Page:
Palliative treatment with radiotherapy in patients of advanced esophageal carcinoma.
Esophageal cancer is the sixth most common cause of cancer-related deaths worldwide and 3-4 times more common in men than in women.  It is also high prevalence in Asia, including India and most of the patients present in advanced and inoperable stage. Most of the patients have poor nutritional and low performance status. Prognosis of these patients is very poor. Most of the patients die due to poor response at primary sites of disease and infiltration of neighboring structures. Tracheoesophageal fistula formation causes aspiration pneumonia leads to death. The primary objective of treatment is palliation of dysphagia. The bypass resection surgery, laser, intubation, chemotherapy, dilatation, external beam radiotherapy, and intraluminal brachytherapy can be done to palliate the dysphagia. The palliation of dysphagia radiotherapy can be administered external beam radiotherapy alone, intraluminal brachytherapy alone, or combination of both. Hypofractionated external beam radiotherapy has been applied for palliation of dysphagia with median survival of 5-9.9 months.  Treatment with intraluminal brachytherapy helps rapid reduction of intraluminal disease and relief painful dysphagia. There are several studies showed that intraluminal brachytherapy alone reduces dysphagia in advanced esophageal carcinoma. [3-5] There are no enough data of prospective study regarding treatment with palliative external beam radiotherapy and intraluminal brachytherapy to palliate dysphagia in advanced esophageal cancer in Eastern India. The present study was designed to evaluate disease control at local site, relief from dysphagia, and complications following treatment.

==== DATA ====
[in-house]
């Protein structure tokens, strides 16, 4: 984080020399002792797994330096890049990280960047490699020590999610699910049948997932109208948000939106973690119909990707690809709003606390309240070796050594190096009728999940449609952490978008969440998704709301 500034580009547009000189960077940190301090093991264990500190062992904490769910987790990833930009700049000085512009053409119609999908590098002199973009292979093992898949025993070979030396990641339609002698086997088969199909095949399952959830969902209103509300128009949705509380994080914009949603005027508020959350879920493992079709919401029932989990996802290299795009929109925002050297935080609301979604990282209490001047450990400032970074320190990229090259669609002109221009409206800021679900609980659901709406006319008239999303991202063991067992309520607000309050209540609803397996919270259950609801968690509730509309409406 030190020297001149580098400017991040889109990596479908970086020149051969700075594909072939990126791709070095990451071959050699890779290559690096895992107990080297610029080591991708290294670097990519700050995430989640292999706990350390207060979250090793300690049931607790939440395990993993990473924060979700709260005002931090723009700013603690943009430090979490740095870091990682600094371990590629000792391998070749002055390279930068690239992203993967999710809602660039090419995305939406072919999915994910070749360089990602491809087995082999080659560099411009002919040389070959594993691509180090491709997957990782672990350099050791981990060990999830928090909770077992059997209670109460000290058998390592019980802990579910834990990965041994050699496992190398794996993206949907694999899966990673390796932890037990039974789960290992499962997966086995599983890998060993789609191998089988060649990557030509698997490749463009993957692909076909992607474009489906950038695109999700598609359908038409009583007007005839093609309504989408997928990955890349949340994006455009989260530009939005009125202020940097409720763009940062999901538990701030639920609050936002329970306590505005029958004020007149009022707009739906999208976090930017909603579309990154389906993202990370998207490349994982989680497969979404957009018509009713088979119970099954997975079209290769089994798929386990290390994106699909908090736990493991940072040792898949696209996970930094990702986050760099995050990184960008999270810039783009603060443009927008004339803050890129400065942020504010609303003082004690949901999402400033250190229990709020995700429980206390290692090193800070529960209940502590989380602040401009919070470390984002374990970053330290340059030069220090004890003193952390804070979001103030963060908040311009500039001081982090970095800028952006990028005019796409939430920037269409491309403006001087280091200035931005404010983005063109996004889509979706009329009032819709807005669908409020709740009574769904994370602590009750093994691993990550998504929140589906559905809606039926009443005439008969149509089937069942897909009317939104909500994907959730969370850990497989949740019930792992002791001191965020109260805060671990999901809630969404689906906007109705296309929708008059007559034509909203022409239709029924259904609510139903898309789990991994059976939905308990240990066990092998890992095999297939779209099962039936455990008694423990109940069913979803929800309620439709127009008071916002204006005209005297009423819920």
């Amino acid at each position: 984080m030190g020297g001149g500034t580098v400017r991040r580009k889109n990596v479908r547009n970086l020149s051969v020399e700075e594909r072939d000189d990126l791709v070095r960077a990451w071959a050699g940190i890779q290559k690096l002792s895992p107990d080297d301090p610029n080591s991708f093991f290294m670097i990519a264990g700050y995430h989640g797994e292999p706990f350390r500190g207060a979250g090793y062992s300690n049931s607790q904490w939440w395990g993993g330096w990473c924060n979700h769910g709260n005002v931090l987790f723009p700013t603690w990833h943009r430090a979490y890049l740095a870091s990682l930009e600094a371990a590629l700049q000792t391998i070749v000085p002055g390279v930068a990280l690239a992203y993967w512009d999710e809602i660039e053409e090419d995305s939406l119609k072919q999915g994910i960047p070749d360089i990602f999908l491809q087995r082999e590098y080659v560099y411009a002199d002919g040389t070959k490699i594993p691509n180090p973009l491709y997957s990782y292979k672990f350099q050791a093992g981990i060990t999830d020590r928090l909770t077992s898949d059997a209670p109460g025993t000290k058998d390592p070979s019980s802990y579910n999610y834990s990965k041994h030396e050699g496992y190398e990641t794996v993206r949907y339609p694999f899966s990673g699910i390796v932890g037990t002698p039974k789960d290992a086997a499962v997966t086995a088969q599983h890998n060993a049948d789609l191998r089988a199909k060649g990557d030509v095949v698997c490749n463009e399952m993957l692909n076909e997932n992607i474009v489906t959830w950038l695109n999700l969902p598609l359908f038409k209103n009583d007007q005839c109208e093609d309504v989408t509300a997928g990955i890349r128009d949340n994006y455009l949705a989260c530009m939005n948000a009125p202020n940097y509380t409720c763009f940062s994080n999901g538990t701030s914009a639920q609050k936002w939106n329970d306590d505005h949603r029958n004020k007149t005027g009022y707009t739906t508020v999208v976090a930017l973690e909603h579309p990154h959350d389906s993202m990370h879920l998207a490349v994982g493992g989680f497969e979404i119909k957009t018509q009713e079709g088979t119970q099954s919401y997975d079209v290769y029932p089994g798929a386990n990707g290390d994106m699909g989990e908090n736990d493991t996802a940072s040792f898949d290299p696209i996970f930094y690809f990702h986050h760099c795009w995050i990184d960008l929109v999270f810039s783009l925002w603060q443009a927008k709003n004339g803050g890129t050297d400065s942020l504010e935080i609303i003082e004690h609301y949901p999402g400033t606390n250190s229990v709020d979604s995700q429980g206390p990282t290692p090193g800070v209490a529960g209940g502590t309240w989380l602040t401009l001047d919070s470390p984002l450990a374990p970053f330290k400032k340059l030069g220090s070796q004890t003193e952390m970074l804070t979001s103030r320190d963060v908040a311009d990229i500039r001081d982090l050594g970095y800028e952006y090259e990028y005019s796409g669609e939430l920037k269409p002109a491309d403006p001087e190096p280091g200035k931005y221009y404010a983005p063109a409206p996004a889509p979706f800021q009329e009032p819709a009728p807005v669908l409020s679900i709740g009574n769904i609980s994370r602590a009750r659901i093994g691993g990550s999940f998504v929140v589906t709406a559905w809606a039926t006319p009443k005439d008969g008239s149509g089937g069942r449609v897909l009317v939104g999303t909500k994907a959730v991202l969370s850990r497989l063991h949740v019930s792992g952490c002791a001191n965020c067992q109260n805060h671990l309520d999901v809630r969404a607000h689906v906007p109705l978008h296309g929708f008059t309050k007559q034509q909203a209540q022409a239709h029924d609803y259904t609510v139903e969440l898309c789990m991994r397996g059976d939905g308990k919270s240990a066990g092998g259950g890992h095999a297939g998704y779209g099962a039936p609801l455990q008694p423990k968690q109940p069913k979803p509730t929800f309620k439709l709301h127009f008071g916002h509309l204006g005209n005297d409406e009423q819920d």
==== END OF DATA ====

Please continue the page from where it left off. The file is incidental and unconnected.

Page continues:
MATERIALS AND METHODS
The study was done with 43 patients at the Department of Radiotherapy, N.R.S Medical College, Kolkata, between March 2015 and October 2016. Histopathologically proven squamous cell carcinoma and/or adenocarcinoma at thoracic esophagus, intraluminal brachytherapy feasible, ECOG performance  scale 1-2, and advanced/metastatic disease were included in our study. Pre-treatment evaluation included detailed history taking, through physical examination, upper gastrointestinal (GI) endoscopy and biopsy, CECT scan of thorax, ultrasonography of whole abdomen, CECT scan of whole abdomen as and when indicated, positron emission tomography-computed tomography scan as and when indicated, hematological and biochemical profile, and viral marker were done.
Patients were received palliative external beam radiotherapy with Cobalt 60 Teletherapy machine with dose 30 Gy in 10 fractions for 2 weeks and treatment portals were anterior thorax and posterior thorax fields with dose prescribed to midplane. Intraluminal brachytherapy was done 1-2 weeks after completion of external beam radiotherapy. Brachytherapy was done with MicroSelectron Ir 192 (Iridium) high-dose rate remote control after loading system. Eclipse PLATO treatment planning system was used for brachytherapy planning. The tumor length was determined by upper GI endoscopy, CECT scan before starting radiotherapy. The dose was prescribed 6 Gy per fraction at 1 cm from the central axis of the esophageal catheter. The total dose was prescribed 12 Gy in two fractions at 1-week interval. The treatment length usually includes the entire tumor length at presentation with a margin of 2 cm on either side. After completion of radiotherapy, patients were followed up at 1 month, 3 months, and 6 months to evaluate the primary disease response, relief from dysphagia,  and post-treatment complications.